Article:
<a href="https://da.thehistorymakers.org/story/673445">Tape: 9 Story: 1 - Christine King Farris recalls her decision to become an educator</a>

<a href="https://da.thehistorymakers.org/story/673446">Tape: 9 Story: 2 - Christine King Farris remembers the birth of her granddaughter, Farris Christine Watkins</a>

<a href="https://da.thehistorymakers.org/story/673447">Tape: 9 Story: 3 - Christine King Farris talks about her granddaughter's interest in education</a>

<a href="https://da.thehistorymakers.org/story/673448">Tape: 9 Story: 4 - Christine King Farris remembers meeting her husband, Isaac Newton Farris, Sr.</a>

<a href="https://da.thehistorymakers.org/story/673449">Tape: 9 Story: 5 - Christine King Farris describes campus life at Spelman College in Atlanta, Georgia, pt. 1</a>

<a href="https://da.thehistorymakers.org/story/673450">Tape: 9 Story: 6 - Christine King Farris remembers Spelman College President Florence M. Read</a>

<a href="https://da.thehistorymakers.org/story/673451">Tape: 9 Story: 7 - Christine King Farris recalls singing with the Spelman College glee club</a>

<a href="https://da.thehistorymakers.org/story/673452">Tape: 9 Story: 8 - Christine King Farris describes the campus rules at Spelman College in Atlanta, Georgia</a>

<a href="https://da.thehistorymakers.org/story/673453">Tape: 10 Story: 1 - Christine King Farris remembers slipping off of Spelman College's campus as a student</a>

<a href="https://da.thehistorymakers.org/story/673454">Tape: 10 Story: 2 - Christine King Farris talks about her classmates at Spelman College in Atlanta, Georgia</a>

<a href="https://da.thehistorymakers.org/story/673455">Tape: 10 Story: 3 - Christine King Farris recalls returning to Spellman College as a professor</a>

<a href="https://da.thehistorymakers.org/story/673456">Tape: 10 Story: 4 - Christine King Farris talks about the relationship between Spelman College and Morehouse College</a>

<a href="https://da.thehistorymakers.org/story/673457">Tape: 10 Story: 5 - Christine King Farris remembers her classmates at Spelman College and Morehouse College</a>

<a href="https://da.thehistorymakers.org/story/673458">Tape: 10 Story: 6 - Christine King Farris describes campus life at Spelman College in Atlanta, Georgia, pt. 2</a>

<a href="https://da.thehistorymakers.org/story/673459">Tape: 10 Story: 7 - Christine King Farris talks about her marriage to Isaac Newton Farris, Sr.</a>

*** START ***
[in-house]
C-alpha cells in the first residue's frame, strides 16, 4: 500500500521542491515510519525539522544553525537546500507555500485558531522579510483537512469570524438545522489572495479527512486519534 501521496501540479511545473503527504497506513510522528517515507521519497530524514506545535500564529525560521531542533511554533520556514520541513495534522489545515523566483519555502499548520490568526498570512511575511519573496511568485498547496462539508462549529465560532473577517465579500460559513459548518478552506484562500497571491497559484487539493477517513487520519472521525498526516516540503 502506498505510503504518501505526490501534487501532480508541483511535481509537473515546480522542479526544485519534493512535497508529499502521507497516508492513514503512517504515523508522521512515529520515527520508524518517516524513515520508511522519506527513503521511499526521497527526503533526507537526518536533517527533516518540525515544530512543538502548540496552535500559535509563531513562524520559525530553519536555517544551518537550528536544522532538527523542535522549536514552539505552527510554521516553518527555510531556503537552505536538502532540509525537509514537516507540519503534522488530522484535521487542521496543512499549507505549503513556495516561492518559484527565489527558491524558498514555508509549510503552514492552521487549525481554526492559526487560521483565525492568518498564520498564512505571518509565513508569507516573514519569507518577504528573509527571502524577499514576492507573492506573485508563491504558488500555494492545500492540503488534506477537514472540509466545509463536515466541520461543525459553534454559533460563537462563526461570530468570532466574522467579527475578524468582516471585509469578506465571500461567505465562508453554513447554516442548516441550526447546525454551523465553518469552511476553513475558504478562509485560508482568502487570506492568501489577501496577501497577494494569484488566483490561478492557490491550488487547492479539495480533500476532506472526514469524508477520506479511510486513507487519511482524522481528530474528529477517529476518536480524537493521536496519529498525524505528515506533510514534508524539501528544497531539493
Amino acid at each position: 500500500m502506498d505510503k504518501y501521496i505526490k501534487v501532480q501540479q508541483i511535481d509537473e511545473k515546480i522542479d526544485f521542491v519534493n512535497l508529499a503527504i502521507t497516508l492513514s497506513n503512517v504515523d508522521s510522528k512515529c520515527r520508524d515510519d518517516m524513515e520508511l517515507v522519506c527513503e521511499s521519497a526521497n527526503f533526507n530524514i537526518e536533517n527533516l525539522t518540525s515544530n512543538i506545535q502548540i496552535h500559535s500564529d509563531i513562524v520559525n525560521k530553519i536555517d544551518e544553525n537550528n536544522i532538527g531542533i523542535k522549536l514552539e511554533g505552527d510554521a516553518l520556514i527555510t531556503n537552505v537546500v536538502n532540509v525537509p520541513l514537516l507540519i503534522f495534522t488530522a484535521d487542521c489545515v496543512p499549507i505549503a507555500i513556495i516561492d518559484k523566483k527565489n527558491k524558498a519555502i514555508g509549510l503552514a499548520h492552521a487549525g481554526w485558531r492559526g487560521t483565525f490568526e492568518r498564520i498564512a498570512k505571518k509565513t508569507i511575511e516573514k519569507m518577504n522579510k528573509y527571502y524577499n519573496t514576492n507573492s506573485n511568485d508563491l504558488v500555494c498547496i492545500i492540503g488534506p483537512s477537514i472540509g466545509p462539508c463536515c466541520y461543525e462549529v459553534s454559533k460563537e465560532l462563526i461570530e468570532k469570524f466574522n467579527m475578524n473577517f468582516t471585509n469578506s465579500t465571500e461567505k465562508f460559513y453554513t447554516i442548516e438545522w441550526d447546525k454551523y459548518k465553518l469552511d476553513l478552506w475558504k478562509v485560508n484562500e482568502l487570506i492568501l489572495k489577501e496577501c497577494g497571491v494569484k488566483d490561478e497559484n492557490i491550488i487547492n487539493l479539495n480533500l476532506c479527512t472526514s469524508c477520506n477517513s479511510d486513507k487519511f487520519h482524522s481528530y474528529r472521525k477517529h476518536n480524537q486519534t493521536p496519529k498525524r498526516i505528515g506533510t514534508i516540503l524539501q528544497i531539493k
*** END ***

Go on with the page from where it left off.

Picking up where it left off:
<a href="https://da.thehistorymakers.org/story/673460">Tape: 10 Story: 8 - Christine King Farris remembers her wedding</a>

<a href="https://da.thehistorymakers.org/story/673461">Tape: 10 Story: 9 - Christine King Farris remembers her mother's support following her brother's assassination</a>

<a href="https://da.thehistorymakers.org/story/673462">Tape: 10 Story: 10 - Christine King Farris remembers her relationship with Coretta Scott King</a>

<a href="https://da.thehistorymakers.org/story/673463">Tape: 11 Story: 1 - Christine King Farris reflects upon the many losses in her family</a>

<a href="https://da.thehistorymakers.org/story/673464">Tape: 11 Story: 2 - Christine King Farris reflects upon her life</a>

<a href="https://da.thehistorymakers.org/story/673465">Tape: 11 Story: 3 - Christine King Farris remembers the death of Coretta Scott King</a>

<a href="https://da.thehistorymakers.org/story/673466">Tape: 11 Story: 4 - Christine King Farris talks about the exposure that comes from her brother's prominence</a>

<a href="https://da.thehistorymakers.org/story/673467">Tape: 11 Story: 5 - Christine King Farris talks about the Martin Luther King, Jr. Memorial in Washington, D.C.</a>

<a href="https://da.thehistorymakers.org/story/673468">Tape: 11 Story: 6 - Christine King Farris describes various collections of her brother's papers</a>

<a href="https://da.thehistorymakers.org/story/673469">Tape: 11 Story: 7 - Christine King Farris describes her hopes for the Martin Luther King, Jr. Center for Nonviolent Social Change</a>